• The accuracy of OSHA's estimate of the burden (time and costs) of the information collection requirements, including the validity of the methodology and assumptions used;
  • The quality, utility, and clarity of the information collected; and
  • Ways to minimize the burden on employers who must comply—for example, by using automated or other technological information collection and transmission techniques.

III. Proposed Actions

The agency requests approval for an adjustment increase of 47,047.02 burden hours (from 660,103 to 707,150.02) to adjust for an increase in the estimated number of affected employers. For the same reason, the agency also requests approval for an increase of $82,670.19 in capital costs (from $1,017,859 to $1,100,529.19) for signs, tags, and gas monitors.

Type of Review: Extension of a currently approved collection.

Title: Confined Spaces in Construction (29 CFR part 1926 subpart AA).

OMB Control Number: 1218-0258.

Affected Public: Business or other for-profits.

Number of Respondents: 32,510.

Frequency: Initially; Annually; On occasion.

Average Time per Response: Varies.

Estimated Number of Responses: 4,426,655.

Estimated Total Burden Hours: 707,150.02.

Estimated Cost (Operation and Maintenance): $1,100,529.19.Start Printed Page 11802

IV. Public Participation—Submission of Comments on This Notice and Internet Access to Comments and Submissions

You may submit comments in response to this document as follows: (1) Electronically at, which is the Federal eRulemaking Portal; (2) by facsimile (fax); or (3) by hard copy. Please note: While OSHA's Docket Office is continuing to accept and process submissions by regular mail, due to the COVID-19 pandemic, the Docket Office is closed to the public and not able to receive submissions to the docket by hand, express mail, messenger, and courier service. All comments, attachments, and other material must identify the agency name and the OSHA docket number for the ICR (Docket No. OSHA-2017-0014). You may supplement electronic submissions by uploading document files electronically. If you wish to mail additional materials in reference to an electronic or facsimile submission, you must submit them to the OSHA Docket Office (see the section of this notice titled ADDRESSES). The additional materials must clearly identify electronic comments by your name, date, and the docket number so that the agency can attach them to your comments.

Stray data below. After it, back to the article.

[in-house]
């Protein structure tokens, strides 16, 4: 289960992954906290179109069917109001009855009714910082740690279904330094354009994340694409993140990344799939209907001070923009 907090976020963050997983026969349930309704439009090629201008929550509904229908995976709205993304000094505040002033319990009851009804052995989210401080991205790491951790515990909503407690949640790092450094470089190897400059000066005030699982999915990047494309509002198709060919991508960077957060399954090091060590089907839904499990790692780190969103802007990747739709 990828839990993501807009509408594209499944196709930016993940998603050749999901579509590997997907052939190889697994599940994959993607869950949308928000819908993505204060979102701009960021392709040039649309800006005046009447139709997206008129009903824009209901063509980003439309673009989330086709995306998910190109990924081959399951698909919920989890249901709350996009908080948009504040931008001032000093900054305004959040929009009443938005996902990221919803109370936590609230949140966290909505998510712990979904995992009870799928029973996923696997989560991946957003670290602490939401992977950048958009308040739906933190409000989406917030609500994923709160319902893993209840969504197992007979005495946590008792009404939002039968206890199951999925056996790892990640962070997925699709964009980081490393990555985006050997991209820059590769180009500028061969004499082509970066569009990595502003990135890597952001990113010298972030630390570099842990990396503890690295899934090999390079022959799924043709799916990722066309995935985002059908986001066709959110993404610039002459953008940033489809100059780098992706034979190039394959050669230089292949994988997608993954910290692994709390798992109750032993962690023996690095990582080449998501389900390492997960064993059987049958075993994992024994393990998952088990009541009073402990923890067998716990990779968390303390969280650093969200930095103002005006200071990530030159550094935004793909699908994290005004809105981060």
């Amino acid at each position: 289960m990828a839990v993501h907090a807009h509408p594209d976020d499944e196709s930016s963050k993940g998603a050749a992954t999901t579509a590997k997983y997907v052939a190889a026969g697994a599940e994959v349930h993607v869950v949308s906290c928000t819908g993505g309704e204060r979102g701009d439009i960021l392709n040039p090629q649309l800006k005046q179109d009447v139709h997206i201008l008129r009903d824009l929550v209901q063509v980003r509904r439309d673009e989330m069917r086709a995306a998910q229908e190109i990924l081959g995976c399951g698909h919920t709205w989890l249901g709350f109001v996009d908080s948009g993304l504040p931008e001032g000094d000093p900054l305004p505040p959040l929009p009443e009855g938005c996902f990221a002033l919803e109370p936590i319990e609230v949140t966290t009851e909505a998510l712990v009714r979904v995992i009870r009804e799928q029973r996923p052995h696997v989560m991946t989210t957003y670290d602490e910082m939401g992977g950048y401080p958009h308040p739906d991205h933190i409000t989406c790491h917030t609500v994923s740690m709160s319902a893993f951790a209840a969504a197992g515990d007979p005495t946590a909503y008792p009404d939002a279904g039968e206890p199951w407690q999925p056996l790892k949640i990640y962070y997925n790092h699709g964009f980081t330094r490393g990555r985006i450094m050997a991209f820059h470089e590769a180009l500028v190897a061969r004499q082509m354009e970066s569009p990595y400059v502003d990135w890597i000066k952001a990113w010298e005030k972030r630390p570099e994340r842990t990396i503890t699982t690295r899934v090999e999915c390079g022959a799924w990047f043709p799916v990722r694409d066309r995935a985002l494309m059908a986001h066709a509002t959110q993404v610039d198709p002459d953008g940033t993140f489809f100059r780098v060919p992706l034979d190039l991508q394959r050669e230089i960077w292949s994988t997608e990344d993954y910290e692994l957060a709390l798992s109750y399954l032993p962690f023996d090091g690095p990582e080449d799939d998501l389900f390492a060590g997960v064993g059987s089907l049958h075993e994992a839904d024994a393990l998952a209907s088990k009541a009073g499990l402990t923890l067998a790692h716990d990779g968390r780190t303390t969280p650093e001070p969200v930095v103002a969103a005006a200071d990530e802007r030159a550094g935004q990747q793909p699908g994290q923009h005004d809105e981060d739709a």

Due to security procedures, the use of regular mail may cause a significant delay in the receipt of comments.

Comments and submissions are posted without change at Therefore, OSHA cautions commenters about submitting personal information such as social security numbers and dates of birth. Although all submissions are listed in the index, some information (e.g., copyrighted material) is not publicly available to read or download through this website. All submissions, including copyrighted material, are available for inspection and copying at the OSHA Docket Office. Information on using the website to submit comments and access the docket is available at the website's “User Tips” link. Contact the OSHA Docket Office at (202) 693-2350, (TTY (877) 889-5627) for information about materials not available through the website, and for assistance in using the internet to locate docket submissions.

V. Authority and Signature

Amanda L. Edens, Deputy Assistant Secretary of Labor for Occupational Safety and Health, directed the preparation of this notice. The authority for this notice is the Paperwork Reduction Act of 1995 (44 U.S.C. 3506 et seq.) and Secretary of Labor's Order No. 1-2012 (77 FR 3912).

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Signed at Washington, DC, on February 19, 2021.

Amanda L. Edens,

Deputy Assistant Secretary of Labor for Occupational Safety and Health.

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1.  In this context, the final rule uses “monitoring” to match the general industry language, and the term encompasses both the initial testing of atmosphere and the subsequent measurements.

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[FR Doc. 2021-04044 Filed 2-25-21; 8:45 am]